We are created as persons and reflect God’s nature in our personhood instead of reflecting our personhood in what we do. As pointed out by John Wyatt, the Son is described as the exact representation of God’s person by using the word “hypostasis” which the early church fathers used to describe the three persons of the trinity. This means that God’s ultimate being was in the form of persons that giving themselves to one another in love. In fact, what sets human apart from all other creatures is the immaterial component of humans, i.e. the soul or spirit and a person is identified with the soul or spirit[36]. As human beings are made in God's image, we too are created as persons. Since only human beings are uniquely created in the image of God, we should treat all human beings with respect and try every means to protect all human beings from abuse, manipulation or any one who would deliberately end their life whatsoever tragically incapacitated. Even deformed baby and those seriously incapacitated are treasured by God as a unique person and so do their family members.[37]

Irenaeus in Against Heresies: Book II alleged that Jesus came to save all through means of Himself. All who through Him are born again to God – infants, and children, and boys, and youths, and old men. He passed through every age, becoming an infant for infants, thus sanctifying infants.[38] Here Irenaeus reminds us the same human life Jesus our saviour had went through on the earth that human life is a blessings of God instead of a downgraded nature as claimed by Peter Singer. One of the Church Fathers wrote in the Epistle of Mathetes to Diognetus thatChristians display to us their wonderful and confessedly striking method of life…They marry, as do all [others]; they beget children; but they do not destroy their offspring.[39] In Augustine’s Letter to Boniface, he condemned those parents bringing their children, others bringing any little ones, who attempt to place those who have been baptized under obligation to profane worship of heathen gods, are guilty of spiritual homicide. Augustine reminded his readers “Do not kill your little ones”[40] despite infanticide had been a common practice in history. We learn from the Church Fathers how they follow through God’s word in the Testaments in relation to the unique sanctity of human nature and listen to God’s commandments.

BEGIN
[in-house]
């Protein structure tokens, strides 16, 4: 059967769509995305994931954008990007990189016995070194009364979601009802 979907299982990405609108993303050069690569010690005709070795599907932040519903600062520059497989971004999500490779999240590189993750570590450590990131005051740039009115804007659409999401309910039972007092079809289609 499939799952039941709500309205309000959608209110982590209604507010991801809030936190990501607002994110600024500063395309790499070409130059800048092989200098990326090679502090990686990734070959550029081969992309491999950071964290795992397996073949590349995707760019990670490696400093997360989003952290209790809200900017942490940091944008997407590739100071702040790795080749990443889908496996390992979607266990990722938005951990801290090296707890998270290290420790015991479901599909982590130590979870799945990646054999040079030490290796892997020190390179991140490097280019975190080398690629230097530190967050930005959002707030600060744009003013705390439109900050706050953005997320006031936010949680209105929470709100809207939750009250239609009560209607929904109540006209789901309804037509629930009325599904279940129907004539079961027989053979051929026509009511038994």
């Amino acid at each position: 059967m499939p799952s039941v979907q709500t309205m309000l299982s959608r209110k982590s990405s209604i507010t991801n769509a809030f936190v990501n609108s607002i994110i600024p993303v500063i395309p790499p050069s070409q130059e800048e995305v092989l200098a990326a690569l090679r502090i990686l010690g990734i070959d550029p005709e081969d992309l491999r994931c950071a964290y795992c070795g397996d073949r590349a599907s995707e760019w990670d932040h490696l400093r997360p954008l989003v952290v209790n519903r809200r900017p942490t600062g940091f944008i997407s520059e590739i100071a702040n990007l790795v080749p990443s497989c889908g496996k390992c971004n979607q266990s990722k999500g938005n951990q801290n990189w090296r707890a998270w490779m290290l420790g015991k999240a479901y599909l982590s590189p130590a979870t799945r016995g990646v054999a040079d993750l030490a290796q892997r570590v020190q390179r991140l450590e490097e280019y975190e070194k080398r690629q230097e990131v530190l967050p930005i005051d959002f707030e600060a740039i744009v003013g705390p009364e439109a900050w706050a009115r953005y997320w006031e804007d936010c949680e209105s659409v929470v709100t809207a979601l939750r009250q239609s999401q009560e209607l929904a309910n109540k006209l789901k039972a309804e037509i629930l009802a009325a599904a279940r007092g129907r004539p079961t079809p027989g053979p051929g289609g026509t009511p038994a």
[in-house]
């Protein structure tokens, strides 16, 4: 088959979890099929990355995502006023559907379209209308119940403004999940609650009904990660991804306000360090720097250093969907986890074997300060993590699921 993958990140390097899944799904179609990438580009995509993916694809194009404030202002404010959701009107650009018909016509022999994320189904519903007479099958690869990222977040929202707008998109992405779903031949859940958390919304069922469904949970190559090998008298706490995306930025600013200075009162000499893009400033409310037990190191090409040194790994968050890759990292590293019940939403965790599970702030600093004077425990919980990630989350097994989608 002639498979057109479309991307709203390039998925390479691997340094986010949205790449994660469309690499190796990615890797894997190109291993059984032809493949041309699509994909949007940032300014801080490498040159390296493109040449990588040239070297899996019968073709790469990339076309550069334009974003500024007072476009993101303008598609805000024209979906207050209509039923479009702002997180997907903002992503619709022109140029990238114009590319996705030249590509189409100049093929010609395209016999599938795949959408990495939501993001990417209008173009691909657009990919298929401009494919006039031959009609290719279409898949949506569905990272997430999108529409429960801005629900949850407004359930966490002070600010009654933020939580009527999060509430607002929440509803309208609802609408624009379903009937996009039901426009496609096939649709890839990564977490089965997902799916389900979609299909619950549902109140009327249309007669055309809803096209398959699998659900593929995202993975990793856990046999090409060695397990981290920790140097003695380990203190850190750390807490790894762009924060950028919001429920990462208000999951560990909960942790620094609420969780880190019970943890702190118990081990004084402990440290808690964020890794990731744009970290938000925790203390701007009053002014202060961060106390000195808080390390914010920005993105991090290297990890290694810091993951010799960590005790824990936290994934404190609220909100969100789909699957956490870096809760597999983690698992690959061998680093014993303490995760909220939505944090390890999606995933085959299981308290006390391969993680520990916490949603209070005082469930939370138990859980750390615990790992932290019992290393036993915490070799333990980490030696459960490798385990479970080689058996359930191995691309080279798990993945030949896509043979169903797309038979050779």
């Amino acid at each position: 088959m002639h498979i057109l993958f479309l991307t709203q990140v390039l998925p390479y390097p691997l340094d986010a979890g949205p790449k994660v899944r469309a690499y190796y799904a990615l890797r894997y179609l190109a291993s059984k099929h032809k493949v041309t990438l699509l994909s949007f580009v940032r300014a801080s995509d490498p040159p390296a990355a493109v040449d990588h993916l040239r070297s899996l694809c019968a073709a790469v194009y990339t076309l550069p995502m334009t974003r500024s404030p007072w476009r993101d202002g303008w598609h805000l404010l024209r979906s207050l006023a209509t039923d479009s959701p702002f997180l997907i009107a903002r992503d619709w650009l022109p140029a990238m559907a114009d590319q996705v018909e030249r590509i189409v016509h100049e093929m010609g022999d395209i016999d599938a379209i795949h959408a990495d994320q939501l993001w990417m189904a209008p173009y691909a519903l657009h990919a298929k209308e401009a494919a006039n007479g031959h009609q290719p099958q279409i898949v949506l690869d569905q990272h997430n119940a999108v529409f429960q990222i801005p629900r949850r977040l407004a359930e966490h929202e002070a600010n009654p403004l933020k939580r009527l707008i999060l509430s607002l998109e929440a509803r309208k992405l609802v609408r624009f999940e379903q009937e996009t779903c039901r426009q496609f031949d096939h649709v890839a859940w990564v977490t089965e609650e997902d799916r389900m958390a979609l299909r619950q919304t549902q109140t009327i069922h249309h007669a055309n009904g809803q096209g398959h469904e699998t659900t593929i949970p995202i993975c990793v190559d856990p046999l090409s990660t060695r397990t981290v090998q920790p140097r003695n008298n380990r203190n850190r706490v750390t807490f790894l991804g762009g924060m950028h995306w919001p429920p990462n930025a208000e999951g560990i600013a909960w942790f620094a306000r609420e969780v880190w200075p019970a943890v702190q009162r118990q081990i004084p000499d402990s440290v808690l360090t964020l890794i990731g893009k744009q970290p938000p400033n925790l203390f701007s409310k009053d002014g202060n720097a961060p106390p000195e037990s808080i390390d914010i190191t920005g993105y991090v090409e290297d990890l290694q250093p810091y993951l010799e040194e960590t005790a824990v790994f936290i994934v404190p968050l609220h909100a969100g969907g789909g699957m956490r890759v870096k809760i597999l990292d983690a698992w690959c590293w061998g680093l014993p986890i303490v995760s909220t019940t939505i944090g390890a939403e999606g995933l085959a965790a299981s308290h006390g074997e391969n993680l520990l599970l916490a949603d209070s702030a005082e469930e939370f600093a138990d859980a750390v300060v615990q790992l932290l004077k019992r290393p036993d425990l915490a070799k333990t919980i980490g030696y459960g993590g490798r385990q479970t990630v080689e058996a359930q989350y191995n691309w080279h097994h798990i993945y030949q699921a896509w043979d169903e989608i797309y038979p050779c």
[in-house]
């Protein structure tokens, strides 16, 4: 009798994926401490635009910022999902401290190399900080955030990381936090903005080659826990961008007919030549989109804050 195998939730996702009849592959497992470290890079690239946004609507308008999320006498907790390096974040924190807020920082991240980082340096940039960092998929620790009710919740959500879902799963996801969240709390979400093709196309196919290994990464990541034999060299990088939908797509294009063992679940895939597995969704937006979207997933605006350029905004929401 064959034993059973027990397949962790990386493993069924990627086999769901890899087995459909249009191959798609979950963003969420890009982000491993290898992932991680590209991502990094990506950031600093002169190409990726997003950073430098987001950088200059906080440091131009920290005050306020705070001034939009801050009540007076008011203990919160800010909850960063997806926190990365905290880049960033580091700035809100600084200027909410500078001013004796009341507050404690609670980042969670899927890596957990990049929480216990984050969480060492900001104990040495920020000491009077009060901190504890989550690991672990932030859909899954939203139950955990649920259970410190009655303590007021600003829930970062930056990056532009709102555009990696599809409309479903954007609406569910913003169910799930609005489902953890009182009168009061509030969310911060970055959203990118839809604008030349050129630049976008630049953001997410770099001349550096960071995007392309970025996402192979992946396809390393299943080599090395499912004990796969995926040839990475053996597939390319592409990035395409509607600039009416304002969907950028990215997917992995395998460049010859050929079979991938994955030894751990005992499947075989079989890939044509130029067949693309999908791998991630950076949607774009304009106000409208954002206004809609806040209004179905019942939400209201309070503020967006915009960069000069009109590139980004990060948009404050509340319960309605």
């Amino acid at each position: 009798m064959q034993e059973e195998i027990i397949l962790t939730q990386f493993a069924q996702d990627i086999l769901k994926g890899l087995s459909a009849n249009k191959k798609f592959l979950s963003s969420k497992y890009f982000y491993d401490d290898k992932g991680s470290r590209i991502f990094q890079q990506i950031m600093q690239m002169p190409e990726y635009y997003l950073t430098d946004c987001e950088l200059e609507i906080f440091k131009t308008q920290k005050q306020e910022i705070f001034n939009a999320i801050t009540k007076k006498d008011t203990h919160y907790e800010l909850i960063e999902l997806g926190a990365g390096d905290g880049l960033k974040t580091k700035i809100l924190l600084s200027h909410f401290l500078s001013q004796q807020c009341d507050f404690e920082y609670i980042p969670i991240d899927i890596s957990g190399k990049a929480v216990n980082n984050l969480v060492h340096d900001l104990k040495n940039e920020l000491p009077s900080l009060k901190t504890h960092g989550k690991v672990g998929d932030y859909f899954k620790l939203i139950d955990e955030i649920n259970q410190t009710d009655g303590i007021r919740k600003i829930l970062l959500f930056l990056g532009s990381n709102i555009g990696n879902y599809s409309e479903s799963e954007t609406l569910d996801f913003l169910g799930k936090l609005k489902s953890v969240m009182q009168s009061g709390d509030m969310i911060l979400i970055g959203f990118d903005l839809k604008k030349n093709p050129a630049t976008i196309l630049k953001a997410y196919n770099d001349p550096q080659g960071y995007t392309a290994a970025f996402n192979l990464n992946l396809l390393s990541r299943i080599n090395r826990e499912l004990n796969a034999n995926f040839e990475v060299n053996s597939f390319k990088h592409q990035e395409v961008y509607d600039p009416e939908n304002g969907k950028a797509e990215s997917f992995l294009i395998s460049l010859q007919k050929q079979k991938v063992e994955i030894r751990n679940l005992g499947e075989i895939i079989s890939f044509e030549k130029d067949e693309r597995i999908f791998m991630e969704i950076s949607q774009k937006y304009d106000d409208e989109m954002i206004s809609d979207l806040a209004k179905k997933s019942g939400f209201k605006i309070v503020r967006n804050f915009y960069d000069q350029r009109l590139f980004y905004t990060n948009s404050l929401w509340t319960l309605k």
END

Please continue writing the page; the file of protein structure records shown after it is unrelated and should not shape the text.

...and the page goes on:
III. Discussion of Singer’s Theory in Virtue Ethics Perspective

Virtue ethics in ancient Greek thinkers like Socrates, Plato and Aristotle studied ethics as a driving force for promoting virtue. They approached ethics by asking “what traits of characters makes one a good person instead of asking “what is the right thing to do?” The supreme human good is eudaimonia which is the happy and fulfilled life for any human being. It characterizes the well-lived life irrespective of the emotional state of the person experiencing it and consists of exercising the characteristic human quality, reason, as the soul's most proper and nourishing activity. Aristotle considered that the pursuit of eudaimonia was an activity that could only properly be exercised in the characteristic human community, the polis or city-state.[41] William Galston, a contemporary proponents of virtue ethics advocates the compatibility of liberalism and virtue theory as well as maintaining that “…liberalism needs an account of goods and virtues that enables it to oppose the extremes of both unfettered individual choice and unchecked state coercion.” Rosalind Hursthouse linked virtue ethics to social organization by advocating the construction of the just society prior to rights.

From the perspective of virtual ethics, it talks about traits of characters of a good person not in a narrow sense but about characteristic quality in a human community. When we talk about human choice and freedom, it is not a matter of the person making the choice alone. Freedom of speech and information does not make any sense if it is to be exercised in a society. But such human choice or freedom would inevitably affect other persons. If the parent or parents of an infant with birth defect exercise the freedom to terminate the life of the infant (by whatever means) in order to ease the social burden of bringing up the infant, what would other people see another parent(s) who determine to take care of their child with similar defects? It is inevitable that some people may consider those keeping the life of defective infants do not make due consideration to the social cost that a society has to bear for taking care of those with severe disability or sickness. Therefore, what Singer claimed that infanticide of defective infant can release more resources for a society to look after the disabled is a false expectation.